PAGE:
10 amaz­ing STRING BENDS…

… and how to use them

Guitar Techniques - - Contents -

John Wheatcroft and Jon Bishop of­fer their in­di­vid­ual takes on the coolest string- bend ideas ever. Cop a whole new lick­bag!

string bend­ing be­came pop­u­lar with the ad­vent of the elec­tric gui­tar and the work of blues gui­tarists like T- Bone Walker. Other blues­men soon caught on, and the tech­nique was adopted by early rock ’ n’ roll and coun­try gui­tarists. To­day, string bend­ing is used in ev­ery style, from faux pedal- steel ef­fects to tap­ping and even bend­ing be­hind the nut.

Bend­ing is a great way to add ex­pres­sion to your play­ing. By pulling down or push­ing up a fret­ted note, you in­crease its ten­sion and the pitch rises. The abil­ity to ma­nip­u­late notes this way is a great as­set, and means you can ac­cess mi­cro­tonal in­ter­vals not avail­able on, say, piano. As Pink Floyd’s David Gil­mour once put it: “Some­thing magic comes out of bend­ing lit­tle bits of wire. You can add a hun­dred tiny in­flec­tions to what you’re do­ing, all the time.”

Be­cause it’s a topic of such fun­da­men­tal im­por­tance to so many styles, we’ve asked two se­nior GT tu­tors to give us their per­spec­tive on 10 top string bends. Be­fore prac­tis­ing bends, it’s a good idea to warm up. Stretch out the mus­cles of the fore­arms and warm the hands up fully. This will im­prove per­for­mance and help to pre­vent in­jury. A key area when de­vel­op­ing the string- bend­ing tech­nique is bend­ing in tune ( in­to­na­tion). Just as a vo­cal­ist needs to prac­tise pitch­ing, so does the string ben­der. Once the string is bent to pitch, you can add vi­brato to aid in­to­na­tion and to shape notes and add sus­tain.

A pop­u­lar method of de­vel­op­ing your pitch­ing is to use a ‘ tar­get’ tone. The E mi­nor pen­ta­tonic scale ( E G A C D) pro­vides a fa­mil­iar back­drop, so let’s prac­tise with the notes D and E. Fret the D at the 15th fret, sec­ond string with your third fin­ger, plac­ing spare fin­gers be­hind for added strength. Your tar­get tone is E ( 17th fret, sec­ond string) and you can fret this be­fore bend­ing for a ref­er­ence pitch. Now, bend the D ( 15th fret, sec­ond string) up one tone ( two frets) un­til you think you have hit the E. Re- check the in­to­na­tion by play­ing the fret­ted E. Mem­o­rise the amount of pres­sure it took to get to the right pitch and also the sound of the ‘ in tune’ E note. You can use this method for semi­tone ( one fret) and tone- and- a- half ( three fret) bends too.

To test out your string- bend­ing tech­nique, we have 10 es­sen­tial string bends in the style of some of the most fa­mous string ben­ders. All ex­am­ples have a back­ing track, so you can try these ideas out and per­fect your ar­tic­u­la­tion and in­to­na­tion. To com­plete our stud­ies there’s a jam track, which pre­sents ex­am­ples in the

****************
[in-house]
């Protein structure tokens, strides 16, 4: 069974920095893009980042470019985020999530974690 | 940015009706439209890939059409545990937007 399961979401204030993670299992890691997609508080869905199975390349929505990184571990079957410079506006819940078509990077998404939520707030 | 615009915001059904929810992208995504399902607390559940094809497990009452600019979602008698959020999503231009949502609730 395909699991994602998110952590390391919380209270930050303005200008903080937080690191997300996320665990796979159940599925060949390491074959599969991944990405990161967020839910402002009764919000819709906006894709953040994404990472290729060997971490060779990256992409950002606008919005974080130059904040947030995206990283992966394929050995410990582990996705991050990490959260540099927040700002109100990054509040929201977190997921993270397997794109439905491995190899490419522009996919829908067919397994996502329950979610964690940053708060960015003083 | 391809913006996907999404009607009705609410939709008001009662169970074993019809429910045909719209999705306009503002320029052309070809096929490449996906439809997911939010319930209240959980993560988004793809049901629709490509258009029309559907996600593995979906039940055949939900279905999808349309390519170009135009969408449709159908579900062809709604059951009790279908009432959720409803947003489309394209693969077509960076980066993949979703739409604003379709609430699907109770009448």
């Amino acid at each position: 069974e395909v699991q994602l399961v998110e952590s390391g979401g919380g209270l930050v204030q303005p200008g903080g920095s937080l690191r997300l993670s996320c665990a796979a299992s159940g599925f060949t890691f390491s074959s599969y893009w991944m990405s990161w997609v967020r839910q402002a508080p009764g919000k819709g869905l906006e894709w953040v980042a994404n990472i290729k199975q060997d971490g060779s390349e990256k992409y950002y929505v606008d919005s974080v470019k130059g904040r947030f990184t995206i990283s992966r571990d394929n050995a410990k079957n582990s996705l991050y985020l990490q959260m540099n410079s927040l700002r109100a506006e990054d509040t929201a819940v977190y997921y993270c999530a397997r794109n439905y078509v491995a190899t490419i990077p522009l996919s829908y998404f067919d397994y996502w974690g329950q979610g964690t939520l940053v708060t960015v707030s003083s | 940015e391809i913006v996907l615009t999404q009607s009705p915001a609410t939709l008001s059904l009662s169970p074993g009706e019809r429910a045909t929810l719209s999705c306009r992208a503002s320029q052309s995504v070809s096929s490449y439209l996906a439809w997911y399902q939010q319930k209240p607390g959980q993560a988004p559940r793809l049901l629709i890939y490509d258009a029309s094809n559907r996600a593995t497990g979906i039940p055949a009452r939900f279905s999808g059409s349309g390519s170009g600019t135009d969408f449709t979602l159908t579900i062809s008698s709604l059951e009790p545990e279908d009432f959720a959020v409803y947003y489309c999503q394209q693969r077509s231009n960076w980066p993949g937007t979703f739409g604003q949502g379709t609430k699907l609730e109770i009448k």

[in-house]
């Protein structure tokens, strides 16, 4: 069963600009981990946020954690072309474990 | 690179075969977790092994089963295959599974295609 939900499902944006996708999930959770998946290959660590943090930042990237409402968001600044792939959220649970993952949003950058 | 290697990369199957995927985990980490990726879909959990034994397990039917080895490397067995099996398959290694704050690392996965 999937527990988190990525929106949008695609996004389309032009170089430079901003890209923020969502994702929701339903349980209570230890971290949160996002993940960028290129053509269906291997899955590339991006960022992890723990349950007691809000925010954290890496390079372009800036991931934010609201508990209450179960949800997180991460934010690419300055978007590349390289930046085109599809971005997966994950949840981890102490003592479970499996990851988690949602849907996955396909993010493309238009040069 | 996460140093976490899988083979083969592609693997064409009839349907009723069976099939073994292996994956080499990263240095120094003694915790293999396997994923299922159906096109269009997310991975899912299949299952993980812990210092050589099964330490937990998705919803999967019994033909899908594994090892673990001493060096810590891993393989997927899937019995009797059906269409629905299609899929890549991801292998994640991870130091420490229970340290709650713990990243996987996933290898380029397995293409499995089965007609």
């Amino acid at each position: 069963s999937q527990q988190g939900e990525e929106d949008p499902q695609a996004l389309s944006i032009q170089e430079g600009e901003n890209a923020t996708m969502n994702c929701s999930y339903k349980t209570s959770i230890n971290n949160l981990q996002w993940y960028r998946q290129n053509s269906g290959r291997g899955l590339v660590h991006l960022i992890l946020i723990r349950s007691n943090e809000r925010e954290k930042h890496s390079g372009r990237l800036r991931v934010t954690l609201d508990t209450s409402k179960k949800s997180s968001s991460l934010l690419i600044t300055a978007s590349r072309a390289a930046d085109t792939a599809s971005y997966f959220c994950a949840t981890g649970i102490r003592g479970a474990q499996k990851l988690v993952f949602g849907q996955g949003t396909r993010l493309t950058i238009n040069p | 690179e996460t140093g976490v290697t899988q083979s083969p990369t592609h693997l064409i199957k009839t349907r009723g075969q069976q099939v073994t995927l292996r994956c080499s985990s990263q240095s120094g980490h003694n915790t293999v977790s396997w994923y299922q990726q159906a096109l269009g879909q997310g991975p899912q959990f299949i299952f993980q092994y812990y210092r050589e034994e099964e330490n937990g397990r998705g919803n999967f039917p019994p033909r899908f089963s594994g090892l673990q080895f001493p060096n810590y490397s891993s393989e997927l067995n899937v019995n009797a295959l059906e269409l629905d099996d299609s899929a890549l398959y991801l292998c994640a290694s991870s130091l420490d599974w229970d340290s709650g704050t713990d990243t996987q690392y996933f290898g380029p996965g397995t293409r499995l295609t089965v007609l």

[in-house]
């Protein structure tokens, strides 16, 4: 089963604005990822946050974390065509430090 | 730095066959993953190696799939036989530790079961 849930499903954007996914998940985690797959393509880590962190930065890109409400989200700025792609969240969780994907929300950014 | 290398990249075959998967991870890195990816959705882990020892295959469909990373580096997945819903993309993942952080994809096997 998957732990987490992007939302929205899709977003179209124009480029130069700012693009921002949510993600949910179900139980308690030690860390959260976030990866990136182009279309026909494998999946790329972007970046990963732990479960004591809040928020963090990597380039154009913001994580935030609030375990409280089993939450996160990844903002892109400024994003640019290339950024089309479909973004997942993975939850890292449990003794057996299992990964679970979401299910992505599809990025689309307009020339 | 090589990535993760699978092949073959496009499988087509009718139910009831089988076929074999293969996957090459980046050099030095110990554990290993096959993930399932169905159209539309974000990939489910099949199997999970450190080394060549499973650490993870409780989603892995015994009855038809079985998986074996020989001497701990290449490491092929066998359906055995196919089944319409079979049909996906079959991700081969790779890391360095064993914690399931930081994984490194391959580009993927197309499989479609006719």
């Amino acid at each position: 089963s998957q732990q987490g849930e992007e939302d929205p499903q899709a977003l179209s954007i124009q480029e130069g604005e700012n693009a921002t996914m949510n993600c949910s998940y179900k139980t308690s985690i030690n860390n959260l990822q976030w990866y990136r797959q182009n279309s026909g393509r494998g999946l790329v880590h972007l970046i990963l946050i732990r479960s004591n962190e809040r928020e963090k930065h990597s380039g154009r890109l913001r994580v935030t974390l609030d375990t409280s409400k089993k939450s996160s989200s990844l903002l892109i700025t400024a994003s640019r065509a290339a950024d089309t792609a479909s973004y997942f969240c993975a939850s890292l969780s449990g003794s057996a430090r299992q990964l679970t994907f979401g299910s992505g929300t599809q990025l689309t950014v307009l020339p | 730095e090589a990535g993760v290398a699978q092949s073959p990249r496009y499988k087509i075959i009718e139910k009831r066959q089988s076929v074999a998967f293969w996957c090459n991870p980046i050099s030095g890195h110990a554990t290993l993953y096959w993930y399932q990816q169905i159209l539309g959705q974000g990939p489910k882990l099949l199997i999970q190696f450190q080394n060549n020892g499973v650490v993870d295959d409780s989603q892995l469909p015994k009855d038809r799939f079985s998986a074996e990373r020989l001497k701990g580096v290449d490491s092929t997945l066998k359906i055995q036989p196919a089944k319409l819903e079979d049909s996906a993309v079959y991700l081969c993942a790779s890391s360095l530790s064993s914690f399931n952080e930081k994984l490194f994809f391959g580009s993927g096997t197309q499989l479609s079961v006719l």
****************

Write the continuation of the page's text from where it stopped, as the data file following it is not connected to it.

Some­thing magic comes out of bend­ing lit­tle bits of wire. You can add a hun­dred tiny in­flec­tions to what you’re do­ing, all the time.

David Gil­mour

con­text of a solo.

String- bend­ing ac­cu­racy re­lies upon good judge­ment and good tech­nique. Sev­eral fac­tors play a part in de­ter­min­ing how far you need to bend and how much force you’ll need to hit your tar­get pitch ac­cu­rately and con­sis­tently.

String Gauge One of the big­gest in­flu­ences on a gui­tar’s feel, we need to es­tab­lish a bal­ance be­tween slink­i­ness and re­sis­tance; too light (. 008) and you may not get suf­fi­cient pur­chase, too heavy (. 013) and it’s a phys­i­cal strug­gle.

Ac­tion Your ac­tion should be high enough so the strings don’t choke on the frets when you bend – too low and it’s hard to get ‘ around’ the string with your fin­ger and achieve a suf­fi­cient grip. Fret­ting with the fin­ger­print helps, along with sup­port­ing the bends with one or more un­used fin­gers. A higher ac­tion is best for bend­ing, but makes con­ven­tional fret­ting more dif­fi­cult, so, again, a com­pro­mise is nec­es­sary.

Neck Camb er The fret­board ra­dius lim­its the low­est pos­si­ble ac­tion be­fore the strings start to choke against the frets. As wider bends have be­come more pop­u­lar, neck cam­bers have be­come shal­lower, with a vin­tage- style Fen­der ra­dius mea­sur­ing around 7.25 inches while a mod­ern Ibanez is closer to 14 inches. Necks from some bou­tique gui­tar com­pa­nies of­ten fea­ture a com­pound ra­dius, where the fret­board flat­tens out in the higher re­gions.

Frets As frets get big­ger, con­tact be­tween fin­ger and fret­board is less­ened, re­duc­ing fric­tion and mak­ing bend­ing eas­ier. But be mind­ful not to push the string into this ex­tra space and bend notes un­in­ten­tion­ally sharp. The ex­treme ver­sion of this idea is the scal­loped fret­board, where in­stead of rais­ing the height of the fretwire, we re­move the wood in­be­tween each fret – so, es­sen­tially, the fin­ger never con­tacts the fret­board, which al­lows for an ex­tremely ef­fec­tive grip on the string.

Scal e Length Our choices here are his­tor­i­cally di­vided be­tween Fen­der ( 25.5 inches, 648mm) and Gibson ( 24.75 inches, 629mm), al­though PRS chooses to split the dif­fer­ence ( 25 inches, 635mm). The length of ap­prox­i­mately one fret sep­a­rates these two op­tions, so a Gibson tuned to E feels like a Fen­der tuned to Eb: there­fore, with both gui­tars in stan­dard tun­ing and all other fac­tors the same, you should dis­cern that the Gibson is some­what looser. It’s pos­si­ble to bal­ance these two dif­fer­ing feels by us­ing, say 0.010- gauge strings on a Fen­der and 0.011s on a Gibson. All of these fac­tors in­ter- re­late, and no two gui­tars are ever go­ing to feel ex­actly the same, so you may be best ad­vised to stick to one in­stru­ment while putting your bend­ing ac­cu­racy in place.

Newspapers in English

Newspapers from Australia

© PressReader. All rights reserved.